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Part 1: Buddhism Part 2: Hinduism Theme: How religions adapt and change

Part 1: Buddhism Part 2: Hinduism Theme: How religions adapt and change. Lesson 13. Part 1: Buddhism . Lesson 13. ID & SIG. Buddhism in China, Buddhism in India, Chan Buddhism, dharma, Dunhuang, Four Noble Truths, Mahayana Buddhism, nirvana, Siddhartha Gautama (Buddha) .

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Part 1: Buddhism Part 2: Hinduism Theme: How religions adapt and change

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  1. Part 1: Buddhism Part 2: HinduismTheme: How religions adapt and change Lesson 13

  2. Part 1: Buddhism Lesson 13

  3. ID & SIG • Buddhism in China, Buddhism in India, Chan Buddhism, dharma, Dunhuang, Four Noble Truths, Mahayana Buddhism, nirvana, Siddhartha Gautama (Buddha)

  4. Early Buddhism in India • Founded by Siddhartha Gautama (born about 563 B.C.) • According to legend, Gautama was raised in a pampered lifestyle but then he encountered an old man, a sick man, a corpse, and a monk • Gautama was impressed by the monk and himself determined to take up an ascetic, wandering life to help him understand the phenomenon of suffering

  5. Siddhartha Gautama • About 534 B. C., Gautama left his family to take up the existence of a holy man • Intense meditation and extreme asceticism did not enlighten him sufficiently • One day he resolved to sit under a large bo tree until he understood the problem of suffering • For 49 days he withstood various temptations and threats from demons and finally received enlightenment • Thus Gautama became the Buddha– “the enlightened one” The Buddha by Odilon Redon

  6. Buddhist Doctrine • Buddha announced his doctrine publicly at the Deer Park of Sarnath in 528 B.C. • Delivered the “Turning of the Wheel of Law” sermon which marked the beginning of Buddha’s quest to promulgate the law of righteousness Dhamekha Stupa is believed to mark the place of Buddha’s first sermon

  7. Four Noble Truths • All life involves suffering • Desire is the cause of suffering • Elimination of desire brings an end to suffering • A disciplined life in accordance with the Noble Eightfold Path brings the elimination of desire

  8. Lead a balanced and moderate life Reject both the devotion to luxury often found in human society and the regimes of extreme asceticism favored by hermits Right belief Right resolve Right speech Right behavior Right occupation Right effort Right contemplation Right meditation Noble Eightfold Path

  9. Dharma • Taken together, the teachings of the Four Noble Truths and the Noble Eightfold Path constitute dharma, the basic doctrine shared by all Buddhists 6th Century Buddha sitting on a lotus blossom which symbolizes purity and strength because it is able to thrive and grow even in murky water

  10. The Middle Path or Moderate Way • Avoid extremes– either an overt pursuit of passionate worldly desire or extreme asceticism • Live a moderate lifestyle characterized by quiet contemplation, thoughtful reflection, and disciplined self-control • Reduces desire for material goods and other worldly attractions • Eventually results in detachment from the world itself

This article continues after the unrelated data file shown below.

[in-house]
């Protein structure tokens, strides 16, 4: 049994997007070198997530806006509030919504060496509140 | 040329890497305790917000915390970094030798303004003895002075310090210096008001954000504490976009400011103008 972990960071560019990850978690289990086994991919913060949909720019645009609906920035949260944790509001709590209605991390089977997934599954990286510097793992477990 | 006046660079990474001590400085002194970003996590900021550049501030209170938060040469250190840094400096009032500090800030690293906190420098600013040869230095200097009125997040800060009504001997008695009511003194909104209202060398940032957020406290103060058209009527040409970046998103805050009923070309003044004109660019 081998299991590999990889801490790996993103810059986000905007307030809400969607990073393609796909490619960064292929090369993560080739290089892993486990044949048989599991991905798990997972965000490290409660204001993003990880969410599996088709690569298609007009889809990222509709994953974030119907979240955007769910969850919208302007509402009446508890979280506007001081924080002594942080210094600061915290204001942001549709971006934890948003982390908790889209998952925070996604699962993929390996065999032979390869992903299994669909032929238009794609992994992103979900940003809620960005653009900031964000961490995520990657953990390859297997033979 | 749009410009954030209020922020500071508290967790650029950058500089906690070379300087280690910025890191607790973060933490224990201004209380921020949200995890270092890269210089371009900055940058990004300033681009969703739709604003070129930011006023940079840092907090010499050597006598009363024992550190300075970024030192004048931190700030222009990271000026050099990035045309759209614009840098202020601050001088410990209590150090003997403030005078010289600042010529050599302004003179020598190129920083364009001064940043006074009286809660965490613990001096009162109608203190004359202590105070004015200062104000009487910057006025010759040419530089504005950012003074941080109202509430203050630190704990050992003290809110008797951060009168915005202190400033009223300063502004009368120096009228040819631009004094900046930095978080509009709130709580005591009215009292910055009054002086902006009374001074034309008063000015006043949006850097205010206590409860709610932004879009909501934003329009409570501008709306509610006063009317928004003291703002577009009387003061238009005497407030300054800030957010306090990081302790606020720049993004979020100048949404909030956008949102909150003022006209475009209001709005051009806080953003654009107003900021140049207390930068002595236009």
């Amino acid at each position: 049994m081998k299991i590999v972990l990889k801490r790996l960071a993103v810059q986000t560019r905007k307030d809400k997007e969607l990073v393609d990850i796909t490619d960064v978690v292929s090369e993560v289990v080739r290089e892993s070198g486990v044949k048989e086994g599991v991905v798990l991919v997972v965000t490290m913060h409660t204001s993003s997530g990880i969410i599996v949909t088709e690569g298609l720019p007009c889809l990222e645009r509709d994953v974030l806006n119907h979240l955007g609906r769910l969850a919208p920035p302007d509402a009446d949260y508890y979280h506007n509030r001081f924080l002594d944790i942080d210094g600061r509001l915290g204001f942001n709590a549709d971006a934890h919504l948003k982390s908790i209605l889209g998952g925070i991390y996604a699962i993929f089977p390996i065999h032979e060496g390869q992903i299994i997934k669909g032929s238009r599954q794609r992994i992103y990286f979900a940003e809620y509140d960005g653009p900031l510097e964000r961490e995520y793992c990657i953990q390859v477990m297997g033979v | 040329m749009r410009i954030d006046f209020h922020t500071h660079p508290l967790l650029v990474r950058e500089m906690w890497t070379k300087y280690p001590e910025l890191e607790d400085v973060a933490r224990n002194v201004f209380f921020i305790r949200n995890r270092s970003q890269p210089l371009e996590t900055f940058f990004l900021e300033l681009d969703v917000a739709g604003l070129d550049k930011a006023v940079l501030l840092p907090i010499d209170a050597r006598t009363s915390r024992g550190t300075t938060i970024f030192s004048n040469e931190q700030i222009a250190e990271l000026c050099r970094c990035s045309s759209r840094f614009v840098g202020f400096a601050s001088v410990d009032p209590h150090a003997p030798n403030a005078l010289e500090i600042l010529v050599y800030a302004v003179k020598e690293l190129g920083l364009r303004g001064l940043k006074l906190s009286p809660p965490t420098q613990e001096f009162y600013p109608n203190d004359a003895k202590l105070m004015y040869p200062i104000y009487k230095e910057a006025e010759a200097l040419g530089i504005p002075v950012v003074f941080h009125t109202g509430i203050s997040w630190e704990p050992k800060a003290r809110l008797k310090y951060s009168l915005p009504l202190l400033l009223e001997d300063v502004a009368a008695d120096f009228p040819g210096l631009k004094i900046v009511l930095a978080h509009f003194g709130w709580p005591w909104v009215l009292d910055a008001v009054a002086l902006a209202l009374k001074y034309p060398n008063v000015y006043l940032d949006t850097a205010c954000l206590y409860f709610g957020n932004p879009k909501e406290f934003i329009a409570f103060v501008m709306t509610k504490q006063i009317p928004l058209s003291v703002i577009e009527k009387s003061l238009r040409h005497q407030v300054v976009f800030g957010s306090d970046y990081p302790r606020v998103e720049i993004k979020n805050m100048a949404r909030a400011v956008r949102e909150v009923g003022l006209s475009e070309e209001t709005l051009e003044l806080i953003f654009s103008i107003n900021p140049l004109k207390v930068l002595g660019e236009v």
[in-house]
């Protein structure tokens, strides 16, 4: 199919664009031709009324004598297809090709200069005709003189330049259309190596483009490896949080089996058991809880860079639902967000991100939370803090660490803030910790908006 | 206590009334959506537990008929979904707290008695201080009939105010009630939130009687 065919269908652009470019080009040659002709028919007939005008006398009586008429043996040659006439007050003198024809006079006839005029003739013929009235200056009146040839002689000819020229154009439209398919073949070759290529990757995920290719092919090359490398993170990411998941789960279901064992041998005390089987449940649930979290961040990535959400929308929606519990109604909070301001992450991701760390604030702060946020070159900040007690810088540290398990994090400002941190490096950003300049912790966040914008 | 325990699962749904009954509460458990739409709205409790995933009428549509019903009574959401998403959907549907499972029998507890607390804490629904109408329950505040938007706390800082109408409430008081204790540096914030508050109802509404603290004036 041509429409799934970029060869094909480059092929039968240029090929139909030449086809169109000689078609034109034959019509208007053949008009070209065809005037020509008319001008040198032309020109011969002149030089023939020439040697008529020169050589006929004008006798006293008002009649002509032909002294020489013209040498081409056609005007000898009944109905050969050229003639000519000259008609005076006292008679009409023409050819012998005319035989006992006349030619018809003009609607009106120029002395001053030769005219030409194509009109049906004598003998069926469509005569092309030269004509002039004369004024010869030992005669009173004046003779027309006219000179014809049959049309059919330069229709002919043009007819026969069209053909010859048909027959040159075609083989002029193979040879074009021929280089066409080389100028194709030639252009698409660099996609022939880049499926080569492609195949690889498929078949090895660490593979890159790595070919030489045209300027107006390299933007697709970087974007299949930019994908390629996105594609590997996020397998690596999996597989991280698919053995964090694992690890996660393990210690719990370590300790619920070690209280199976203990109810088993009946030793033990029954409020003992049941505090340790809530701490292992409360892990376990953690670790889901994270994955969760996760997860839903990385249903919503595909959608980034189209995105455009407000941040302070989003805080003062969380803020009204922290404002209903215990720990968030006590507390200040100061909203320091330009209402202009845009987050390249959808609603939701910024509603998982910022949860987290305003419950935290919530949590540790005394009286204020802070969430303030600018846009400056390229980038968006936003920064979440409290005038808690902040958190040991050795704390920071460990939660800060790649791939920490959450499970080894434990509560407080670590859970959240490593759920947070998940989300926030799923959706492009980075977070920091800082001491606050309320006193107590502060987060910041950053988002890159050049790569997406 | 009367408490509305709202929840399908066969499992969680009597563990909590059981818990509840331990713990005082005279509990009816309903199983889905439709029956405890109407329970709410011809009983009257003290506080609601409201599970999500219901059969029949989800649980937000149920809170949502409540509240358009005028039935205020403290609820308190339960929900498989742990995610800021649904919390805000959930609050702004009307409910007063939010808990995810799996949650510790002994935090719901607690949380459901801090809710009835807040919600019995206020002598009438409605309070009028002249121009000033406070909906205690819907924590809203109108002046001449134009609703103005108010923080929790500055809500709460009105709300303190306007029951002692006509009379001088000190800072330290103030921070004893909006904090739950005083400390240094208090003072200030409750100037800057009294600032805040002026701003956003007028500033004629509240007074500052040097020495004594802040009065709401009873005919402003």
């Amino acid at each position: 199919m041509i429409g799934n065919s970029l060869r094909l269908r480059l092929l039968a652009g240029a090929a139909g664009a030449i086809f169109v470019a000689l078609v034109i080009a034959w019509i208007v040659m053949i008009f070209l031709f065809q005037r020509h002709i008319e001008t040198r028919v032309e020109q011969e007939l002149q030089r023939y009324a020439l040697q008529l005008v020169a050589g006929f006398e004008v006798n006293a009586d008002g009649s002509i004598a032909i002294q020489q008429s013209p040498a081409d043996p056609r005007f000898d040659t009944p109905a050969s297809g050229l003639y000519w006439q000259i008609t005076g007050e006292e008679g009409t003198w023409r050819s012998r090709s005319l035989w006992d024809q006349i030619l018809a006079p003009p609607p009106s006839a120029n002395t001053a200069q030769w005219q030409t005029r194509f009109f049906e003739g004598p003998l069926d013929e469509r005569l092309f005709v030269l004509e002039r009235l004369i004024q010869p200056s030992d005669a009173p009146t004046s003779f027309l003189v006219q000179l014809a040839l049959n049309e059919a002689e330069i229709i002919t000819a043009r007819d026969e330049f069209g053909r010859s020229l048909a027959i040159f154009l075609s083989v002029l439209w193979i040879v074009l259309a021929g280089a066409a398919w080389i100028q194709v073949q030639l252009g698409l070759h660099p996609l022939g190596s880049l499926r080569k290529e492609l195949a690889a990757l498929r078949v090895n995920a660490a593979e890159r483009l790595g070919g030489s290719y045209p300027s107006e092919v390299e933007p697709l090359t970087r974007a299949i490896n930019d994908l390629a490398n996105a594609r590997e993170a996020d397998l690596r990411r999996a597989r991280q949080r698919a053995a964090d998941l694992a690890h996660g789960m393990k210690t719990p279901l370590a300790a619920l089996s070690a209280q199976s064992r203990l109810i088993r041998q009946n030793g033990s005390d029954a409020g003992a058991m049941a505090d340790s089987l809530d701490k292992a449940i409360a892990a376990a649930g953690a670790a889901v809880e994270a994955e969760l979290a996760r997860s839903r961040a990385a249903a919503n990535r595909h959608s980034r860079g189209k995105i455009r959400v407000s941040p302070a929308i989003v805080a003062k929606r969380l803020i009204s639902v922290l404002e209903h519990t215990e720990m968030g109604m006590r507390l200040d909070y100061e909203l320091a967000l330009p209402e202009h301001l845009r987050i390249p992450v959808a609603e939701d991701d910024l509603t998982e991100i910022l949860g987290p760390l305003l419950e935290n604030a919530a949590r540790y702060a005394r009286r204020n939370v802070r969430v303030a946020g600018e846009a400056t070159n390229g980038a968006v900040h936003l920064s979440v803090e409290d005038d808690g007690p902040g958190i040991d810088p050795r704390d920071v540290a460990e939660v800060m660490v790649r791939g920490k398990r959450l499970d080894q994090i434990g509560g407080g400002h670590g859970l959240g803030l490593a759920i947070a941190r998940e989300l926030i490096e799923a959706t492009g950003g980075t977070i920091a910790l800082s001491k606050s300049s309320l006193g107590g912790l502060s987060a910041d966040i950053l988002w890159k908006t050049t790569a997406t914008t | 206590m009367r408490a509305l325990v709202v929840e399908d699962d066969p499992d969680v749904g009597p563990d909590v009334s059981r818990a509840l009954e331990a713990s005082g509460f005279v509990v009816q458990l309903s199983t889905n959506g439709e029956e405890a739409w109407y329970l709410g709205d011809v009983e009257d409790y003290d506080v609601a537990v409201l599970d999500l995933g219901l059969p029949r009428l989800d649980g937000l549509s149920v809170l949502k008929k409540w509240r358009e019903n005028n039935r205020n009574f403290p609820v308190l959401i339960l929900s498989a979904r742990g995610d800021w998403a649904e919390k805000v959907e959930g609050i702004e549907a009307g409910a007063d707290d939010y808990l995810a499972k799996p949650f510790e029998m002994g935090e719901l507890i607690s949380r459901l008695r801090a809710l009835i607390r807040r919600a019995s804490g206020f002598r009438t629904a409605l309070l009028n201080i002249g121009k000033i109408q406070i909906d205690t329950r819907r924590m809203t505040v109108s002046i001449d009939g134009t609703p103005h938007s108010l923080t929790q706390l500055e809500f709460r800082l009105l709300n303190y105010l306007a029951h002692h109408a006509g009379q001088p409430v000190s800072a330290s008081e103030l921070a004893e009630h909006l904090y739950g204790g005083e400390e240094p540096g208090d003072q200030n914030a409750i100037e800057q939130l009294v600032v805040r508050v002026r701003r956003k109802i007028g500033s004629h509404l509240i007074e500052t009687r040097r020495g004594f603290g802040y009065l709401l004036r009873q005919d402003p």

11. Nirvana • Living this lifestyle will lead to personal salvation– escape from the cycle of incarnation and the attainment of nirvana • Nirvana is the state of perfect spiritual independence The Wheel of Dharma symbolizes samsara, the continuous cycle of birth, life, and death. One is liberated from this endless cycle of rebirth when nirvana is achieved.

  12. Buddhism’s Popularity in India • Did not recognize social distinctions based on caste • Appealed strongly to members of lower castes • Did not demand rigorous asceticism • Popular with merchants who used Buddhist monasteries as inns • Taught in vernacular language to reach a popular audience • Holy sites and shrines facilitated pilgrimages

  13. Buddhist Organization • Organization proved efficient in spreading Buddhism and winning converts • Most highly motivated converts joined monastic communities • Pious lay supporters provided the monasteries with land, buildings, finances, and materials • The monks spent much of their time preaching

  14. Monasteries • Early Indian education was informal, mostly involving just a sage and his students • Buddhists organized monasteries and began offering regular instruction and established educational institutions • Most famous monastery was at Nalanda Ruins of monastery at Nalanda

  15. Developments within Buddhism • Between the 3rd Century B.C. and the 1st Century A.D., three new developments in Buddhist thought and practice reduced obligations of believers, opened new avenues to salvation, and brought explosive popularity to the faith • Nature of Buddha • Notion of boddhisatva • Appeal to the wealthy

  16. Nature of Buddha • Buddha had not considered himself divine, but some of his followers began to worship him as a god • This gave Buddhism a devotional focus that helped converts channel their spiritual energies and identify more closely with the faith

  17. Boddhisatvas • Boddhisatvas (“an enlightened being”) were individuals who had reached spiritual perfection and merited the reward of nirvana, but intentionally delayed their entry in order to help others who were still struggling • Served as a source of inspiration and examples of spiritual excellence

  18. Appeal to the Wealthy • Monasteries began to accept gifts from wealthy individuals and consider them acts of generosity that merited salvation • Now wealthy individuals could enjoy the comforts of the world and still ensure their salvation